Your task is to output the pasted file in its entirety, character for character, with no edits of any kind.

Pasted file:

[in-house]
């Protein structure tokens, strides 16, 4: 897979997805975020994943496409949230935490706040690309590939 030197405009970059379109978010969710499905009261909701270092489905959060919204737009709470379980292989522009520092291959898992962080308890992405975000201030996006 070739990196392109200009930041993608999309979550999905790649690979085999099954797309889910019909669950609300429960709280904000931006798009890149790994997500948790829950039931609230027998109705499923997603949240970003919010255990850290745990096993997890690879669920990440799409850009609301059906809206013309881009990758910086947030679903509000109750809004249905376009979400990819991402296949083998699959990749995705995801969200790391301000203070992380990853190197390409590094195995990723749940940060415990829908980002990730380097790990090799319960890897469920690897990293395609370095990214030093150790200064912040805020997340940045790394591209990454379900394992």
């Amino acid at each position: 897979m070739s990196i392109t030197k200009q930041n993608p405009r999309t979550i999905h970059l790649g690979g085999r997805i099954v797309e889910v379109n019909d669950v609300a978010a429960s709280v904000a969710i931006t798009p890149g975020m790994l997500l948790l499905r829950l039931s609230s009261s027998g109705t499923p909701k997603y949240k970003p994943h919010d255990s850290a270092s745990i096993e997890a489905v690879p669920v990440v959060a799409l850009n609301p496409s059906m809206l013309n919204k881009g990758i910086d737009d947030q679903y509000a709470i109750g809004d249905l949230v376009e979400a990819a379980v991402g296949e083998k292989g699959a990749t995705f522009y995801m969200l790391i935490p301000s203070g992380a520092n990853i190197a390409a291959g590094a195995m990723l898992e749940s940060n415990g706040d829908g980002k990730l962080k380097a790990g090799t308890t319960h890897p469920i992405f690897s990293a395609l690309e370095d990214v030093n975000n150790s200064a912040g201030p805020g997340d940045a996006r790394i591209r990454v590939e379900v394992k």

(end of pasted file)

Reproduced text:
[in-house]
């Protein structure tokens, strides 16, 4: 897979997805975020994943496409949230935490706040690309590939 030197405009970059379109978010969710499905009261909701270092489905959060919204737009709470379980292989522009520092291959898992962080308890992405975000201030996006 070739990196392109200009930041993608999309979550999905790649690979085999099954797309889910019909669950609300429960709280904000931006798009890149790994997500948790829950039931609230027998109705499923997603949240970003919010255990850290745990096993997890690879669920990440799409850009609301059906809206013309881009990758910086947030679903509000109750809004249905376009979400990819991402296949083998699959990749995705995801969200790391301000203070992380990853190197390409590094195995990723749940940060415990829908980002990730380097790990090799319960890897469920690897990293395609370095990214030093150790200064912040805020997340940045790394591209990454379900394992």
């Amino acid at each position: 897979m070739s990196i392109t030197k200009q930041n993608p405009r999309t979550i999905h970059l790649g690979g085999r997805i099954v797309e889910v379109n019909d669950v609300a978010a429960s709280v904000a969710i931006t798009p890149g975020m790994l997500l948790l499905r829950l039931s609230s009261s027998g109705t499923p909701k997603y949240k970003p994943h919010d255990s850290a270092s745990i096993e997890a489905v690879p669920v990440v959060a799409l850009n609301p496409s059906m809206l013309n919204k881009g990758i910086d737009d947030q679903y509000a709470i109750g809004d249905l949230v376009e979400a990819a379980v991402g296949e083998k292989g699959a990749t995705f522009y995801m969200l790391i935490p301000s203070g992380a520092n990853i190197a390409a291959g590094a195995m990723l898992e749940s940060n415990g706040d829908g980002k990730l962080k380097a790990g090799t308890t319960h890897p469920i992405f690897s990293a395609l690309e370095d990214v030093n975000n150790s200064a912040g201030p805020g997340d940045a996006r790394i591209r990454v590939e379900v394992k």